Contact O2 Pulmonary & Sleep Group
Have a cough that just won’t go away? Contact O2 Pulmonary & Sleep Group for an appointment.
Lifestyle Changes That Promote Sleep
How many times has your doctor, or a family member reminded you of the importance of getting enough sleep? Sleep is something we all know we need, and scientifically, we are all beginning to understand exactly why. Yet, it is still one of the most neglected areas of our health in America. Often the first defense to trouble sleeping is turning to medication that may have annoying or even unhealthy side effects. While extreme cases may call for medication, there are also things you can do in your own life to help increase both your quantity and quality of sleep without the need for a pill.
Diet & Exercise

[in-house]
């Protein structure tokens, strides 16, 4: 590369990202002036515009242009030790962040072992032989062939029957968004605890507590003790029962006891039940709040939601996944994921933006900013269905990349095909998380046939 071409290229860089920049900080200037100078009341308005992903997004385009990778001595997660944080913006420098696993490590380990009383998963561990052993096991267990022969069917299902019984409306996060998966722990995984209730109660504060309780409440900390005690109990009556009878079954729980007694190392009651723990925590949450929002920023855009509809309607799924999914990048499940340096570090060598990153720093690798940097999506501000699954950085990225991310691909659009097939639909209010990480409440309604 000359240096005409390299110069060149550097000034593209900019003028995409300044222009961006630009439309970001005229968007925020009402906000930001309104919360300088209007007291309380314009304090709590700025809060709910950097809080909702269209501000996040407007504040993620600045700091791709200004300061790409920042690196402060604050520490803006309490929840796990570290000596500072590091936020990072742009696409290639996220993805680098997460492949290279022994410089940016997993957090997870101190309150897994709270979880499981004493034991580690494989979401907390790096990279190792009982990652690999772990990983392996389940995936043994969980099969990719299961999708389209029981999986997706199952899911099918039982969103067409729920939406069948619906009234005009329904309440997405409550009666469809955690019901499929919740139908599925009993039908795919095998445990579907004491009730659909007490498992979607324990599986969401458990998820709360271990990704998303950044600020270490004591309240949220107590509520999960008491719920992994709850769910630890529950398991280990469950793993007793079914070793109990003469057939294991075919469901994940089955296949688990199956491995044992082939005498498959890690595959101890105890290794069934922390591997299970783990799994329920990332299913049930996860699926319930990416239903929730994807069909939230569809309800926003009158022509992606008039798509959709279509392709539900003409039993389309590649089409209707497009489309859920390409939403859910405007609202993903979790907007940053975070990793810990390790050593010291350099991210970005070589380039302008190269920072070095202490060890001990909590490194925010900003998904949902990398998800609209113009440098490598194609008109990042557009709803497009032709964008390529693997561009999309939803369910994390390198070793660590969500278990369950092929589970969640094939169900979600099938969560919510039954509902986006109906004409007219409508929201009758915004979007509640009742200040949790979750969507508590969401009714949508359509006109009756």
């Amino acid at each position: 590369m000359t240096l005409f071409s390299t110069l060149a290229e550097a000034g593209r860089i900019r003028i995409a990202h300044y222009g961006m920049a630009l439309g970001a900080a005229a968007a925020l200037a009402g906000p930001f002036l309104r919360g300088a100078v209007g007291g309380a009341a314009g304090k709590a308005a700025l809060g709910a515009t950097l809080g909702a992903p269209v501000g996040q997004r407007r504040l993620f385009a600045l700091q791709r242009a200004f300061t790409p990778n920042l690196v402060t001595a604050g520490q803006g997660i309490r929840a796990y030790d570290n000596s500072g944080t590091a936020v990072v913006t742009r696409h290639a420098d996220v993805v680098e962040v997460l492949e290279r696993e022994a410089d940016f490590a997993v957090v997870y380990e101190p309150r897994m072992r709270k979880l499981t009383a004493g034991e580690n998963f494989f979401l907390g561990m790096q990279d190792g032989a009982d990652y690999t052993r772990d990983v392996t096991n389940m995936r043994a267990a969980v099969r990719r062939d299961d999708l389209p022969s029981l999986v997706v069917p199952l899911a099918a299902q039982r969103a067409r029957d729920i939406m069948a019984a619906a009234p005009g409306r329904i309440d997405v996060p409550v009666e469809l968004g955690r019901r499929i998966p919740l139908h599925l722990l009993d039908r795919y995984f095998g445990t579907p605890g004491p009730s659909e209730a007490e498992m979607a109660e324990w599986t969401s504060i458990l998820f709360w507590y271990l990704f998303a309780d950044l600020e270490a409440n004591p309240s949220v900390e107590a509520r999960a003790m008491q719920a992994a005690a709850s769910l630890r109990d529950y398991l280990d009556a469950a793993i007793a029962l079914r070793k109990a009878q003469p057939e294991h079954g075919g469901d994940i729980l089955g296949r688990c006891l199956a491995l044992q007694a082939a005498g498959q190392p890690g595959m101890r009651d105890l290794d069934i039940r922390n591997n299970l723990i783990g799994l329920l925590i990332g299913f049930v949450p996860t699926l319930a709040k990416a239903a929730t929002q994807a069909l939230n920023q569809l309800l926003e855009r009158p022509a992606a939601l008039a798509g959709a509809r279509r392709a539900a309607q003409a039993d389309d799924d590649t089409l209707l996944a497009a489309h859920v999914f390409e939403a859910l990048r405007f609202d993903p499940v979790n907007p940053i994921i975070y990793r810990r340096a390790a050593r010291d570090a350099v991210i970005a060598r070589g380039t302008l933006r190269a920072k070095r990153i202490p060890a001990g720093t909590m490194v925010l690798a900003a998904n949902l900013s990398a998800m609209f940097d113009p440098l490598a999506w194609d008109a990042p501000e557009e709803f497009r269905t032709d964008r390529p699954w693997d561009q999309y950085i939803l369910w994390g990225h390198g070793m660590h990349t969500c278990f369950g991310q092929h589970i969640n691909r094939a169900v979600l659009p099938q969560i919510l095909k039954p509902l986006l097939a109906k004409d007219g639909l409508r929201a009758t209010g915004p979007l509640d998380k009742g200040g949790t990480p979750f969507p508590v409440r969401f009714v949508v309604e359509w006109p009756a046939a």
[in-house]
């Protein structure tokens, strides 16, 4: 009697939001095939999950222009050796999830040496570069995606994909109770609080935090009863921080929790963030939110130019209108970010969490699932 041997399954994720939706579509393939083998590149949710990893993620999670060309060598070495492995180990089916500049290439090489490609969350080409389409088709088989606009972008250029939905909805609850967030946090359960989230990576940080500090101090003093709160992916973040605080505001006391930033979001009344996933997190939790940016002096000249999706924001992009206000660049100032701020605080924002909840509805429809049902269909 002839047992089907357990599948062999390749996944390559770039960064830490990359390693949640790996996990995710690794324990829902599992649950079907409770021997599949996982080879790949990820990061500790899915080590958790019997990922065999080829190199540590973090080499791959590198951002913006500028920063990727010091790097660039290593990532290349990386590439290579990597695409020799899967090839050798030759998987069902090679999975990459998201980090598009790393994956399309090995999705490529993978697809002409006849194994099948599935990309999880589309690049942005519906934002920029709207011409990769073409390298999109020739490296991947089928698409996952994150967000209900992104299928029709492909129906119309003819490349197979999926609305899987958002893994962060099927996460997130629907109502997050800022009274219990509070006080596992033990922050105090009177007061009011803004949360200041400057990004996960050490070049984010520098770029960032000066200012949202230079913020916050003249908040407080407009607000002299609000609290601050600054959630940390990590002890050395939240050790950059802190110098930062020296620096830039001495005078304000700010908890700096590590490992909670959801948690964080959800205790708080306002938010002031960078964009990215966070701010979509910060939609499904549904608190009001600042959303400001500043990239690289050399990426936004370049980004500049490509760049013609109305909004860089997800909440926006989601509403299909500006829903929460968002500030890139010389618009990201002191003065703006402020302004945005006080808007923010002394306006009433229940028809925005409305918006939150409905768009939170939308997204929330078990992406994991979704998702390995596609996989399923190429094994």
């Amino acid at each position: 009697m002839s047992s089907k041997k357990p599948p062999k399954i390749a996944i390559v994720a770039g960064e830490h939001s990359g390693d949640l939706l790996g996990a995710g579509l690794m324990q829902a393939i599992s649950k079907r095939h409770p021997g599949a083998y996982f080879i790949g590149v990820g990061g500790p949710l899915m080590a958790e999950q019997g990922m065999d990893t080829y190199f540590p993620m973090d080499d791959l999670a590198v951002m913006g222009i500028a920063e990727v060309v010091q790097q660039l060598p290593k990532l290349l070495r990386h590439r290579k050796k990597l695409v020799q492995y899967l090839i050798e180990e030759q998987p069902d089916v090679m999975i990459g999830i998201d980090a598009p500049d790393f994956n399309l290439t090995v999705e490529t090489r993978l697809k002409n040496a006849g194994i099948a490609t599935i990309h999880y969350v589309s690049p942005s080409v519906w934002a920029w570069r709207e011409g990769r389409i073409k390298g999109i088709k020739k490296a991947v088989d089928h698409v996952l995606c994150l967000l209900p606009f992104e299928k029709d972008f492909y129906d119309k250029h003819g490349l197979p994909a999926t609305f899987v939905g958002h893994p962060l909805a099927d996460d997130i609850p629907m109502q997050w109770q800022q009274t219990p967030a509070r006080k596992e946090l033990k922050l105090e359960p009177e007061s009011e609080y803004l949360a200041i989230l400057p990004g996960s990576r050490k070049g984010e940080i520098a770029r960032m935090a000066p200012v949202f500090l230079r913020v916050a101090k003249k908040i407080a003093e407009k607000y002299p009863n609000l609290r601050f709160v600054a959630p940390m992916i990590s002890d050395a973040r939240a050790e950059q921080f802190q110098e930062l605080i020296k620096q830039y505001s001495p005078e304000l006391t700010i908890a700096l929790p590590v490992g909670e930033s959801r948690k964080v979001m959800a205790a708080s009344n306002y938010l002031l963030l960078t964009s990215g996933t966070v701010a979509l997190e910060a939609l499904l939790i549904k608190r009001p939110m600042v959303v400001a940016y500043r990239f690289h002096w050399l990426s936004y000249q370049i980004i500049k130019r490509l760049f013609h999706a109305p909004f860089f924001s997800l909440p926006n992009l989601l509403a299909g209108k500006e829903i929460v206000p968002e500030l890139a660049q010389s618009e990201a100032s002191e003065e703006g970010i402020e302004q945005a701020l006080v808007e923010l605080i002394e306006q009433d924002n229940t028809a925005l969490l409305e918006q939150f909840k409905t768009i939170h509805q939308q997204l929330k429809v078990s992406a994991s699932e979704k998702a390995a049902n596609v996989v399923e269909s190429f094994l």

There is really no replacement in any healthy part of your life for the proper diet and exercise. Substances such as caffeine, nicotine, and alcohol can greatly affect sleeping patterns, especially when used within the second half of the waking day. Being active can help you get to sleep faster at night as well.
Make Your Bedroom A Sanctuary
Often, we forget that despite being completely intelligent beings that we still respond and are trained by stimuli. It is crucial that your body recognizes your bedroom is only for one purpose; sleep. Otherwise, subconsciously, you won’t be able to relax as easily when also using it as a playroom or an office.
Talk to Your Doctor About What’s Keeping You Awake
Is there something health-wise keeping you from getting the proper shut-eye? You may think it’s normal to toss and turns with pain, itching, or a ringing in your ears, but it doesn’t have to be your normal. Do not be afraid to talk with a physician about what is bothering you since they might be able to make a world of difference.
Contact O2 Pulmonary & Sleep Group
Having trouble with sleep and want to talk with an experienced physician? Contact O2 Pulmonary & Sleep Group for an appointment.